“On the seventh day, God rested and enjoyed His creation. Well, if it’s good enough for God to enjoy a full day off after working six days, then maybe it’s also good enough for us!” hypothesized an excited preacher one Sunday.
When it comes to universal principles that work professionally and personally, this could be one of them.
That is, deliberately scheduling time-out to rest, relax and refresh yourself. It can be fundamental to assessing the present, visualizing your ideal future and attempting to create a plan to fulfill it. Besides, the therapeutic value of planning a special ‘energy day’, the act of positioning yourself in a space where you can receive creative ideas, is very wise.
Therefore, after demanding working weeks, I began the habit of specifically scheduling and flexibly ‘designing’ one day per week to relax and recuperate. It was a day to catch up on sleep, take time to spend with close friends and especially treat myself to a long lunch in an aesthetically pleasing restaurant with scenic views and/or great food.
I also took an opportunity during this time to review my goals, possibly reassess and tweak them, and then insert a few other aspirations for my future direction. [Maybe this creative session was ‘assisted’ by the sugar high from dessert, followed by a caffeine hit from a double-shot latte!]
It all started in 2001 when I was studying in a French university in a medieval town in SW France. I observed that on a Sunday, many French locals had the custom of sleeping-in, spending 2 hours or more over lunch, usually dining in a quaint restaurant in the ancient quarter of the city. This was then followed by a leisurely walk along the promenade or through the city park with family or close friends.
The one key lifestyle practice that the French did well was to know when to stop working and when to commence leisure activities.
Unfortunately, in a lot of western cultures this delineation between work and leisure is often blurred, and for some people there isn’t a line! Consequently, we just continue living the same lifestyle weekly, monthly, annually or sometimes for decades.
However, this type of congested environment has the potential for us to rarely question the status quo, evaluate our mental, emotional, spiritual or physical health or appraise the degree of contentment in our employment situation; that is, until we have deterioration in our health, financial status, family life or social life.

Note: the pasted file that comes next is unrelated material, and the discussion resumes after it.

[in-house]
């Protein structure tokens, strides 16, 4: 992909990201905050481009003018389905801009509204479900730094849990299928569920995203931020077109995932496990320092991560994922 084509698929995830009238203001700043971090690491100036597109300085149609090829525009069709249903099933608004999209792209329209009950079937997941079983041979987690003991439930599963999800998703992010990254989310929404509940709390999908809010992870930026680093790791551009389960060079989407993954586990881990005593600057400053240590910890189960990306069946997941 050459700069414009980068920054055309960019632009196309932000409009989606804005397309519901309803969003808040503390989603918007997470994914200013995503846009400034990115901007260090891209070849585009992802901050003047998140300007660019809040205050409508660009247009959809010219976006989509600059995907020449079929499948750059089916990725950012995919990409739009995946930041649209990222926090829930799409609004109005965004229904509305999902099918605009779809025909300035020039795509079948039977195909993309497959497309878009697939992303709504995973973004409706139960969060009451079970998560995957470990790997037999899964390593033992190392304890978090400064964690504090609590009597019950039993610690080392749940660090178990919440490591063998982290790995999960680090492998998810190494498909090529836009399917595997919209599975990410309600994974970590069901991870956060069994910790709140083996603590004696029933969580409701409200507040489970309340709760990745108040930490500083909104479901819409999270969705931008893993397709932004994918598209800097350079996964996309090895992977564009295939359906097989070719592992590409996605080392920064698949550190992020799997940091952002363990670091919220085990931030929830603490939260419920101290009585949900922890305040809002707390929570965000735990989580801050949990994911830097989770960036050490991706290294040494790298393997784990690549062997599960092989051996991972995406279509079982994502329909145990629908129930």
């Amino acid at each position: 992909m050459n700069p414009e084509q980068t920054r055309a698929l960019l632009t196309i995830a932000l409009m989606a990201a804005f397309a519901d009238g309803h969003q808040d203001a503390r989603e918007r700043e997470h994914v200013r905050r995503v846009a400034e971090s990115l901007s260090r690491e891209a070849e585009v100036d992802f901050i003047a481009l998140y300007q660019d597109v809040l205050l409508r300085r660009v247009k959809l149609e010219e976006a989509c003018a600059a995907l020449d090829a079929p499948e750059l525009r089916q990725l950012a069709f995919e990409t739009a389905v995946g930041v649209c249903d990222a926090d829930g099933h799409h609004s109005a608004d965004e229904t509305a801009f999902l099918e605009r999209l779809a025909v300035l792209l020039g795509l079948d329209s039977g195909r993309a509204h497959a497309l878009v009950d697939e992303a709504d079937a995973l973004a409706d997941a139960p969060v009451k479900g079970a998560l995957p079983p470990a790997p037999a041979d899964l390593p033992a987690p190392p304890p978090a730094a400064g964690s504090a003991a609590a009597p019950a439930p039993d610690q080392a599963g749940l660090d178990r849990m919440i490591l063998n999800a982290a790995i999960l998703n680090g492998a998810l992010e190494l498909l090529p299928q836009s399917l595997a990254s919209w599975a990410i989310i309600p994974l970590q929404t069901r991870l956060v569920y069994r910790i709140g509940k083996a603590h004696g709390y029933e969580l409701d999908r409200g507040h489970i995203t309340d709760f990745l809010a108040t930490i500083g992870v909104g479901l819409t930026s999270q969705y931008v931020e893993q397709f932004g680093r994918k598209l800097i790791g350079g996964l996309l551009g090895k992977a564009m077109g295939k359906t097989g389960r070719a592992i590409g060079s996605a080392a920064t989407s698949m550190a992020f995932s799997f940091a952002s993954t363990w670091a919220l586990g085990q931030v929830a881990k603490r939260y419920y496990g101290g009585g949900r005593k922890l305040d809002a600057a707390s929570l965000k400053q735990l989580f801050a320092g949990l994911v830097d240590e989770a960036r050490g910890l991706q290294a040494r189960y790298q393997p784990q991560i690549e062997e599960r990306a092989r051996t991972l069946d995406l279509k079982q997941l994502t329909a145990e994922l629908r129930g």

Many major companies schedule planning sessions into their timetables. Some statistics estimate that some of the successful companies take at least 30% of their operation time to plan for the future of their business. If this habit is productive for the corporate world, is it also possible that the same principle would also be beneficial for the individual?
Even Stephen Covey mentions this as one of his seven habits in his renowned book, “The Seven Habits of Highly Effective People”. In the Chapter, entitled, ‘Sharpening the Saw’ he tells the story of a man in a forest trying to saw down a tree*. A stranger sees the man in an exhausted state slowly cutting the tree with his saw. “How long have you been sawing the tree?” inquires the stranger. “Five hours and this is really hard work!” replies the timber-cutter. The stranger comments, “I notice that your saw is very, very blunt. Have you thought about having a break, sharpening the saw and then continuing your task?” “Don’t be silly!” retorted the timber-cutter, “I haven’t got time, I have a tree to cut down!!!”
There’s wisdom to be gleaned from listening to others and observing other cultures. The question is, do we deserve one day off a week to recoup our energy: emotional, mental, spiritual and physical? I think that we do! Could it also be that the principle of having an ‘energy day’ is a divine one; and sometimes that could be where the creativity comes from!
Brian Horan is a Careers Counselor/Coach, a published author and international speaker. He is also the Managing Director at eCareers Academy, a Career Counselling service. You can find out more about his services by visiting the website www.eCareersAcademy.com , giving him a call on 1300 396 929 or sending an email, info@eCareersAcademy.com
© Brian Horan at eCareers Academy; August, 2014